Certain pieces of art capture the popular imagination for various reasons and bring down the transcendental works of beauty to the level of consumerist kitsch. The consumer industry has certainly done this with Vincent van Gogh’s paintings of sunflowers in the form of consumables such as t-shirts, calendars, coffee mugs, towels, and even printed Covid face masks. Sunflowers is a documentary that puts parenthesis around the kitsch that has debased the artist’s paintings and attempts to take the viewer back to what made him one of the key figures in painting and one of the fathers of Post-Impressionism.
The film, directed by David Bickerstaff in collaboration with the Van Gogh Museum in Amsterdam, comprises interviews with art historians, van Gogh biographers, museum directors, and conservator-restorers who attempt to give the viewer a genealogy of why van Gogh and his sunflowers are important. The director also recounts the winding roads taken by individual paintings in the series. One particular picture, for instance, was obtained by a Japanese collector and was destroyed in a fire after a bombing campaign in WWII. It is precisely this elucidation of Japan’s influence on van Gogh which is most fascinating. Van Gogh was impressed by and tried to approximate the flatness of Japanese art. As someone who thinks quite a bit about art, it struck me that the way van Gogh spaced his sunflowers on a canvas perhaps owed an influential debt to the Japanese notion of a beautiful asymmetry in bonsai pruning, Ikebana, and Japanese landscape paintings.
The painter’s goal was to establish a kind of unity out of asymmetry and extremes. His sunflower compositions had a stained-glass quality on canvas that rendered clashing colors into a pleasant harmony. Sunflowers notes that paintings of vibrant flowers were a fixture of any bourgeois household looking to decorate a room. The artist made sure to include non-decorative details into his sunflower canvases. For instance, he depicted some sunflowers as dying.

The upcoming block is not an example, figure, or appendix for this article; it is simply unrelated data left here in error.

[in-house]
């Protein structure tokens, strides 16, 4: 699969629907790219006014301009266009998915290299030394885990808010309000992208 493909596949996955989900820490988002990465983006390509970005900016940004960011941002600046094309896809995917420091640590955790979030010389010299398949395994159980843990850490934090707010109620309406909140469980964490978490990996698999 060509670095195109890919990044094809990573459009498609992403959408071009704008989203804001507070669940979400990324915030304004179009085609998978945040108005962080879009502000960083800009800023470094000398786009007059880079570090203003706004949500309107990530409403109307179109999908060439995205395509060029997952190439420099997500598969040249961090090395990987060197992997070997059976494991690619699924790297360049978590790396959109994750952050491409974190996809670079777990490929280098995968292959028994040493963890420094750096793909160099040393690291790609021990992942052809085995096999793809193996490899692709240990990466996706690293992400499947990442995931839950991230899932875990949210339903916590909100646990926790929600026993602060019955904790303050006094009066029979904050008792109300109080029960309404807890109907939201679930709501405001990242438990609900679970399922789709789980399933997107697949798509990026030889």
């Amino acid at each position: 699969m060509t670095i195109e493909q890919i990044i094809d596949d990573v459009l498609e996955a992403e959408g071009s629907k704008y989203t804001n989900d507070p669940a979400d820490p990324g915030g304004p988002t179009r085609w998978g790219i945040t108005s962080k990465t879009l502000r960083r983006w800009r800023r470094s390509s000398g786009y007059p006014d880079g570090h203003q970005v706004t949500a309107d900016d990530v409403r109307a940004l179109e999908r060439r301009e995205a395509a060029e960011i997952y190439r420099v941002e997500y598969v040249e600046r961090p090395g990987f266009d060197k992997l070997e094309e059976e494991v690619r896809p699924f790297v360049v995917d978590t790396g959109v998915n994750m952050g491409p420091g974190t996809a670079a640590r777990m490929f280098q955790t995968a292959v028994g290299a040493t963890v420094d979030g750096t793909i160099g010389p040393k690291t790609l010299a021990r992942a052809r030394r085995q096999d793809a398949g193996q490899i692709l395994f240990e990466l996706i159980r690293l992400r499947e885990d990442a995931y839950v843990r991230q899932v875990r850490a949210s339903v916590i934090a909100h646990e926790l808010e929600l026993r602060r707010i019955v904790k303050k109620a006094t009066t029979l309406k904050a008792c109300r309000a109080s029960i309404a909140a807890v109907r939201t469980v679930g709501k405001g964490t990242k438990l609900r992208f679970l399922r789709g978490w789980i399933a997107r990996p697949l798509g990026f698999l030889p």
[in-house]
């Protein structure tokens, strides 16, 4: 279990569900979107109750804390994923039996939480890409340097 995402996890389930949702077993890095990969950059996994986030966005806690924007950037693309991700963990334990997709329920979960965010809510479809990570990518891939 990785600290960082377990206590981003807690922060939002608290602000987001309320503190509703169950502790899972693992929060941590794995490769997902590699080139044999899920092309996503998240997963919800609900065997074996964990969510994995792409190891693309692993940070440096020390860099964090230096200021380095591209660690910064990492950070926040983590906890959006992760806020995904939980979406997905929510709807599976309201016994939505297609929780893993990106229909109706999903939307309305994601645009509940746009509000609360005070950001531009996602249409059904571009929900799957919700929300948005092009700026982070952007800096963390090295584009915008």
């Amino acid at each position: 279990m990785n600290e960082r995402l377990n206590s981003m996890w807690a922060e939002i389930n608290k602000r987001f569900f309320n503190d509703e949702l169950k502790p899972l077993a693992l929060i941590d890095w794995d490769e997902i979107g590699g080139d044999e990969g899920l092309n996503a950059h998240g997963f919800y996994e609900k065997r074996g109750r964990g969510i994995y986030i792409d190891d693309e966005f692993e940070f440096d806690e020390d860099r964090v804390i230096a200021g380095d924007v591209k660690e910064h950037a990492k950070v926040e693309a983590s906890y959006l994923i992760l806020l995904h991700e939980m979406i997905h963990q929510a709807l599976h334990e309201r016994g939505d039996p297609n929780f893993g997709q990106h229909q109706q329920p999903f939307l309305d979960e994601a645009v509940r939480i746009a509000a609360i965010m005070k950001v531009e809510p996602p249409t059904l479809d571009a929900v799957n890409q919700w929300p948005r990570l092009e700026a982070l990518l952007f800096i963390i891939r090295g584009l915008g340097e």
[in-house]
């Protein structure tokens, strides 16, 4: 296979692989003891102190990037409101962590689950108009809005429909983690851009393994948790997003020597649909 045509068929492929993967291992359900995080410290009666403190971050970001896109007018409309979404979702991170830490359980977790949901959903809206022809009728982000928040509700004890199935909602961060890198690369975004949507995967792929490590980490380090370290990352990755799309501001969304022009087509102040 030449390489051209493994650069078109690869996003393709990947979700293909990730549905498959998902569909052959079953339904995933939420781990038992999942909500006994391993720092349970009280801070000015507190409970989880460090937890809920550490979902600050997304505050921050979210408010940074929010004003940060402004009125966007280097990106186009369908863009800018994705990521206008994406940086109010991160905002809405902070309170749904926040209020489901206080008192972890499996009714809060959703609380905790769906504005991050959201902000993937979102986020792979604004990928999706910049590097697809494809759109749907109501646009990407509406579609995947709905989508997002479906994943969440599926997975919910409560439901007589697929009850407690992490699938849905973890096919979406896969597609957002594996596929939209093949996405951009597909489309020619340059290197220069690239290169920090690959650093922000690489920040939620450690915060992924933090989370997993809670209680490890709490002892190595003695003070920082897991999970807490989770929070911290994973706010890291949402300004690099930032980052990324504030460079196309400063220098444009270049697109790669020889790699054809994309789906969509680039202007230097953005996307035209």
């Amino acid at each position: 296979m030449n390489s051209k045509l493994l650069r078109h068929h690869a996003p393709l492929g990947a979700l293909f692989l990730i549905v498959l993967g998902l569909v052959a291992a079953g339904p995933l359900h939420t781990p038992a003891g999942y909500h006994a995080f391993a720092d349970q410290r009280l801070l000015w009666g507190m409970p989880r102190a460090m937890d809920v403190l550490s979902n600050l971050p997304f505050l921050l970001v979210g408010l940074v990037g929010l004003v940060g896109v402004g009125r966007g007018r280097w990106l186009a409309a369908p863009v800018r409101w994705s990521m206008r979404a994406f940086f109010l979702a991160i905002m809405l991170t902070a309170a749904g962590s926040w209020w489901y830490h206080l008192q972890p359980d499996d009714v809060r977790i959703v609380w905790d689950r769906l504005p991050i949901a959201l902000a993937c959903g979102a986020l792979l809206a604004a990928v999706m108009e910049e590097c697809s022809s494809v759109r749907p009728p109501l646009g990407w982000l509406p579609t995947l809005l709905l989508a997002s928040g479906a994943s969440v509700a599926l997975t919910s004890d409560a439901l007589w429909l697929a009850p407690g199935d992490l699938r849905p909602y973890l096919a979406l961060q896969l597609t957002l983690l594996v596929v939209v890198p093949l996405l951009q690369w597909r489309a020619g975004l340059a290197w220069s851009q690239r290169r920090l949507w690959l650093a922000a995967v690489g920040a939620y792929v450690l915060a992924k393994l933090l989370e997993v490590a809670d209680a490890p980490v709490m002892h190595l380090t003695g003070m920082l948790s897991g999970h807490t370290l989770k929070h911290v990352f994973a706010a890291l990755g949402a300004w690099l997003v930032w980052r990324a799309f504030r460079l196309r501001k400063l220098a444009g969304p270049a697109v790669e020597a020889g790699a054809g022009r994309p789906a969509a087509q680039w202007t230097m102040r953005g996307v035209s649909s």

“…a genealogy of why van Gogh and his sunflowers are important.”
The bright colors used by van Gogh were an overcompensation, an attempt to brighten up his psyche, an antidote against the darkness forced upon him by his mental illness. And just like sunflowers attract pollinating bees, he used his flower paintings to attract the attention of other painters in an attempt to create a colony of artists. Sure enough, van Gogh’s flower paintings did catch the attention of one Paul Gauguin.
After viewing Sunflowers, you will undeniably have a greater appreciation for Vincent van Gogh and his sunflower canvases. You will feel as though you have attended an amazing art history lecture. When you strip away the later consumerist aspects of van Gogh’s work — the detestable art auctions that are nothing more than frenzied spending sprees, the clichéd Starry Night posters at French restaurants — you end up with paintings that wanted to capture nature’s colors, life, death, and fleetingness.
Vincent van Gogh was humble and was attracted to simple subject matter. His paintings focused on things like flowers in a vase, peasants sharing a meal of potatoes, or even, my favorite, simple peasant shoes. Sunflowers puts aside the hype, the spectacle, the pop phenomenon in favor of what made van Gogh transcendent: color and brushstroke on canvas. Bickerstaff might have made an extended art lecture, but it is an engaging one.
"…an amazing art history lecture."